News Release: Research , School of Medicine

Feb. 17,  2010

National Science Foundation Gives Emory Biochemist Five-Year CAREER Award

The National Science Foundation (NSF) has awarded Christine M. Dunham, PhD, assistant professor of biochemistry at Emory University School of Medicine, an Early Career Development (CAREER) Award. The five-year award of $1 million will support Dunham's research project on "Structure-function studies of bacterial toxin-ribosome complexes."

Ribosomes, the factories where proteins are assembled based on the genetic code, can be found inside every cell of every living thing. Several varieties of bacteria produce toxins that disable ribosomes and prevent human cells from synthesizing proteins.

These varieties include Diphtheria, Shigella and Shigella toxin-producing E. coli (STEC). One strain of STEC, E. coli O157:H7, sometimes contaminates ground meat and can cause severe diarrhea. O157:H7 is thought to cause thousands of cases of the life-threatening hemolytic uremic syndrome every year in the United States.

The aim of Dunham's project is to produce detailed three-dimensional snapshots of how bacterial toxins interact with ribosomes through the structural biology technique of X-ray crystallography. The research could lead to new antibiotics as well as a better understanding of how such toxins interfere with protein synthesis.

"The use of X-ray crystallization technology to elucidate the atomic level structure of the various states of the ribosome is important and exciting work," says Patrick Dennis, PhD, program director for molecular genetics at the National Science Foundation. "Dr. Dunham has an outstanding background in this area and this project will provide important new insights into the function of the ribosome and how toxins interfere with the activity of the ribosome."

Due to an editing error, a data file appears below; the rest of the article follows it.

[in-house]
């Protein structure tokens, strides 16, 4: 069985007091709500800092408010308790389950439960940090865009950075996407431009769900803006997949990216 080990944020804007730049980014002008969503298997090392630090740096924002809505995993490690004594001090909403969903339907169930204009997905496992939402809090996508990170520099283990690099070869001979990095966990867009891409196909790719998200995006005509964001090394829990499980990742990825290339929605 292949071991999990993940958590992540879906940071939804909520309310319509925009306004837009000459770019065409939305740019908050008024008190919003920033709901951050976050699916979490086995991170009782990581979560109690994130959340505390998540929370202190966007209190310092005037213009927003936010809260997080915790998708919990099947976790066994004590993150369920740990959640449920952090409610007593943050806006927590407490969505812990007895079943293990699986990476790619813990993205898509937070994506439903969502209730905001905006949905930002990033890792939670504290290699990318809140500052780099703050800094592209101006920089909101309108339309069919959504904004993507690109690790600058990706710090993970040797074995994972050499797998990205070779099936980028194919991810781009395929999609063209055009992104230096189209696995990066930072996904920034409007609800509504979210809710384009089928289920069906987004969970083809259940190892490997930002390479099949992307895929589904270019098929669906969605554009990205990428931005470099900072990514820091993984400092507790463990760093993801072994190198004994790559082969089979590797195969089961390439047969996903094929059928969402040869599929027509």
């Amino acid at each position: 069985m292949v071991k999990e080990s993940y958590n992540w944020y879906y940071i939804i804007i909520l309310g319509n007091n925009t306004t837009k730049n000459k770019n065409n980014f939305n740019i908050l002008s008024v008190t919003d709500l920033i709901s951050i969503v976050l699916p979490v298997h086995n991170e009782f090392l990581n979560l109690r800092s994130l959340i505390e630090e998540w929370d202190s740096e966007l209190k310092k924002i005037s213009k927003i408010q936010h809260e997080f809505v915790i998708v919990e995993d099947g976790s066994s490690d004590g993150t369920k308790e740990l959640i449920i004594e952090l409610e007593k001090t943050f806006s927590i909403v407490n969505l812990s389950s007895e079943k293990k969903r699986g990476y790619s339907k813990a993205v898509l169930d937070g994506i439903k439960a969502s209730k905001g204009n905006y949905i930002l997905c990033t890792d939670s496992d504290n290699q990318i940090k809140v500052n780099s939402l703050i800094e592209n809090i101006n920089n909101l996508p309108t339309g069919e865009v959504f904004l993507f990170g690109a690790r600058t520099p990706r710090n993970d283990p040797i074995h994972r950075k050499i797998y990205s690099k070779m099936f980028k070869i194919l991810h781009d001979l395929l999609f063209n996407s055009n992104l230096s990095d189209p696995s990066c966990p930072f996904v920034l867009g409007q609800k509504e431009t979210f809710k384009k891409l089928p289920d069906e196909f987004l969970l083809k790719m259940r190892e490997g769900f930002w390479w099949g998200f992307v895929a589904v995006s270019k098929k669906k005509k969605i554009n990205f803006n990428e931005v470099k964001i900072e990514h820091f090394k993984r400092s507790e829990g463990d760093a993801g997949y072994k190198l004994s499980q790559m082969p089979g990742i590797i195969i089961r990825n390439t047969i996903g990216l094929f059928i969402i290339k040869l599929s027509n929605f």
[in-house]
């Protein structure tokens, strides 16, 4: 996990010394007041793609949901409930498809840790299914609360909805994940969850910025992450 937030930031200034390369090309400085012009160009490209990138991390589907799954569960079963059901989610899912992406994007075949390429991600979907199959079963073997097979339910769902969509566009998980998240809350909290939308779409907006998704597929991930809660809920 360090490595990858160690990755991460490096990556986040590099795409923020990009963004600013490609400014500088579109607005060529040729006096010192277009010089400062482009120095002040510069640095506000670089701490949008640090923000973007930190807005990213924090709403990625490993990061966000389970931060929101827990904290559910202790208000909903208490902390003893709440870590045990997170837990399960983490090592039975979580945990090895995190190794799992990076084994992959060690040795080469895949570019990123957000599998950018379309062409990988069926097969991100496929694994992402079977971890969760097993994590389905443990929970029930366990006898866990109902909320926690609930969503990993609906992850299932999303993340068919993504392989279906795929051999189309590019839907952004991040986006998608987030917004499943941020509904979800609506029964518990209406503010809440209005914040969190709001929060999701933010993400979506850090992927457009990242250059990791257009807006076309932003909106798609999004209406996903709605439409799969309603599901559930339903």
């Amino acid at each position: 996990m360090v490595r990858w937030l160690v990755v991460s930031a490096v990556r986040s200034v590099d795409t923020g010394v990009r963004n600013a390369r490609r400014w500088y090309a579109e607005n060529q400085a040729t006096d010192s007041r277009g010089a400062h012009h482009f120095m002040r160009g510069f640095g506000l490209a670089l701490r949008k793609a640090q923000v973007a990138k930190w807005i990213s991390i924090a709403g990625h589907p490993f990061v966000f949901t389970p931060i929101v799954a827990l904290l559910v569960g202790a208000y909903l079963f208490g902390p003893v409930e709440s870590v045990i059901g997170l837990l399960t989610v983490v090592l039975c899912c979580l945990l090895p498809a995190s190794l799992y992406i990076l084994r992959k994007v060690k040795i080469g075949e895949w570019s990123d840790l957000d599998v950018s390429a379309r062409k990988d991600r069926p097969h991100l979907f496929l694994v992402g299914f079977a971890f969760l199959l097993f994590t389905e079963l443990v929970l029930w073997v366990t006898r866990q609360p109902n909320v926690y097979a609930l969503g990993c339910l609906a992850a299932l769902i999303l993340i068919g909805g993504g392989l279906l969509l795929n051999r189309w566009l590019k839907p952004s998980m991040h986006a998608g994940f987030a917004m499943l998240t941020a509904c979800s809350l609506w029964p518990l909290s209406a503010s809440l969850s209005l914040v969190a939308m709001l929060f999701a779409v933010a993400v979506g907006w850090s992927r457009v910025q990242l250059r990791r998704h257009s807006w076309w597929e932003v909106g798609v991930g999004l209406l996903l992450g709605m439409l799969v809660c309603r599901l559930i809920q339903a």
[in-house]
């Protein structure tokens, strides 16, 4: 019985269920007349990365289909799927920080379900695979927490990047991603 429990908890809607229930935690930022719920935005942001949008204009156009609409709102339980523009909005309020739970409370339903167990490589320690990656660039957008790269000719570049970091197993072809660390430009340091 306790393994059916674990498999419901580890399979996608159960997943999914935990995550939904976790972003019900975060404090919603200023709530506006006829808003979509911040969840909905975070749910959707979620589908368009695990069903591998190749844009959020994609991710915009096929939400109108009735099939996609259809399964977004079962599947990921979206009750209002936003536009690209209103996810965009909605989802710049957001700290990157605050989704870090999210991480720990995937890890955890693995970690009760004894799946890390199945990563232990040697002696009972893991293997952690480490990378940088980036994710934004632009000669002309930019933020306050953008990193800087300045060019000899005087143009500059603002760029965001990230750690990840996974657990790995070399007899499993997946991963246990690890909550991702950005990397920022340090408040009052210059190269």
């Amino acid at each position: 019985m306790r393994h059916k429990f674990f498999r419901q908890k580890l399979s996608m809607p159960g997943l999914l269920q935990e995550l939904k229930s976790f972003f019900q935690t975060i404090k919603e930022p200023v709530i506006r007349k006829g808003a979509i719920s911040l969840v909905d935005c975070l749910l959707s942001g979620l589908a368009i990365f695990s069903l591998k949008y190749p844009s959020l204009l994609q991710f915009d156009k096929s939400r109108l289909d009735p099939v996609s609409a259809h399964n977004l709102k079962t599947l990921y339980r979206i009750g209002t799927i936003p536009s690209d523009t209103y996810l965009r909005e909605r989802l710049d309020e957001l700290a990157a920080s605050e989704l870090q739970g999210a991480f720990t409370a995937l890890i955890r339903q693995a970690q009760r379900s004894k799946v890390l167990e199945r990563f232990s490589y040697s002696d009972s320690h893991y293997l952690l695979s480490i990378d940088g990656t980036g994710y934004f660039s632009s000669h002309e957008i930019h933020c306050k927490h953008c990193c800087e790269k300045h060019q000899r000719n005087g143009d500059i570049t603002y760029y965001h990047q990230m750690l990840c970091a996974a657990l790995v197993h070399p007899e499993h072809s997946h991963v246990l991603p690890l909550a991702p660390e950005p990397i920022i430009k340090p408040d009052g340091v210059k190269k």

Ribosomes are particularly challenging to crystallize because they are large and have many parts compared to other molecular machines in the cell. However, Dunham has gained particular expertise in this area. As a postdoctoral fellow, she was part of a team working with Venki Ramakrishnan at the Medical Research Council's Laboratory for Molecular Biology in Cambridge, England. Ramakrishnan earned part of the 2009 Nobel Prize in Chemistry for his work on ribosome structure.

Dunham also shares a grant from the National Aeronautics and Space Administration (NASA) with colleagues at the Georgia Institute of Technology studying the ribosomes in "primitive" bacteria. Bacteria that live in extreme environments, such as hot springs or the Antarctic, are thought to give scientists a clue about what life could be like on Mars. 

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